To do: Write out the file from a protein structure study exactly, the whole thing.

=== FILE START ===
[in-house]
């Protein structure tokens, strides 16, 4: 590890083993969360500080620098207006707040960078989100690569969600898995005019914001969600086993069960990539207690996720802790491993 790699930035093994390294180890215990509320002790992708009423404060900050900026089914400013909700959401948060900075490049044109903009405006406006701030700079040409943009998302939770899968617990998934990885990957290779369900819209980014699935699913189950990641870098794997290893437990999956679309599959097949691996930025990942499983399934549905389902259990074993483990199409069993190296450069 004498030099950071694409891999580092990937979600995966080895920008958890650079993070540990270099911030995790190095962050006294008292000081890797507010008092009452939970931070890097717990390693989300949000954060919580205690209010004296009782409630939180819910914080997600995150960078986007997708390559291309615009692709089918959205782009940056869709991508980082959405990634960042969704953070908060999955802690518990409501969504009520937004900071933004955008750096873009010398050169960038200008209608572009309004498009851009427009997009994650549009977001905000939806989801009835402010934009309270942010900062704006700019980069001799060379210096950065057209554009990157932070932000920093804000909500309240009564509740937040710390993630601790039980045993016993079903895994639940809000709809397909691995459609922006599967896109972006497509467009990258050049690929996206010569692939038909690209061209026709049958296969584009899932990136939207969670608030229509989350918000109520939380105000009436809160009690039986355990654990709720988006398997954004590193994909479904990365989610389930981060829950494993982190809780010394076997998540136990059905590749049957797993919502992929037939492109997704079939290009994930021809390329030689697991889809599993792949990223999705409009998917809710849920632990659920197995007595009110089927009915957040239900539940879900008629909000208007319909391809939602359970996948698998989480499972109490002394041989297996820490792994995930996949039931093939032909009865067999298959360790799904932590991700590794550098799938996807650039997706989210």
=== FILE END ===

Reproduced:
[in-house]
């Protein structure tokens, strides 16, 4: 590890083993969360500080620098207006707040960078989100690569969600898995005019914001969600086993069960990539207690996720802790491993 790699930035093994390294180890215990509320002790992708009423404060900050900026089914400013909700959401948060900075490049044109903009405006406006701030700079040409943009998302939770899968617990998934990885990957290779369900819209980014699935699913189950990641870098794997290893437990999956679309599959097949691996930025990942499983399934549905389902259990074993483990199409069993190296450069 004498030099950071694409891999580092990937979600995966080895920008958890650079993070540990270099911030995790190095962050006294008292000081890797507010008092009452939970931070890097717990390693989300949000954060919580205690209010004296009782409630939180819910914080997600995150960078986007997708390559291309615009692709089918959205782009940056869709991508980082959405990634960042969704953070908060999955802690518990409501969504009520937004900071933004955008750096873009010398050169960038200008209608572009309004498009851009427009997009994650549009977001905000939806989801009835402010934009309270942010900062704006700019980069001799060379210096950065057209554009990157932070932000920093804000909500309240009564509740937040710390993630601790039980045993016993079903895994639940809000709809397909691995459609922006599967896109972006497509467009990258050049690929996206010569692939038909690209061209026709049958296969584009899932990136939207969670608030229509989350918000109520939380105000009436809160009690039986355990654990709720988006398997954004590193994909479904990365989610389930981060829950494993982190809780010394076997998540136990059905590749049957797993919502992929037939492109997704079939290009994930021809390329030689697991889809599993792949990223999705409009998917809710849920632990659920197995007595009110089927009915957040239900539940879900008629909000208007319909391809939602359970996948698998989480499972109490002394041989297996820490792994995930996949039931093939032909009865067999298959360790799904932590991700590794550098799938996807650039997706989210």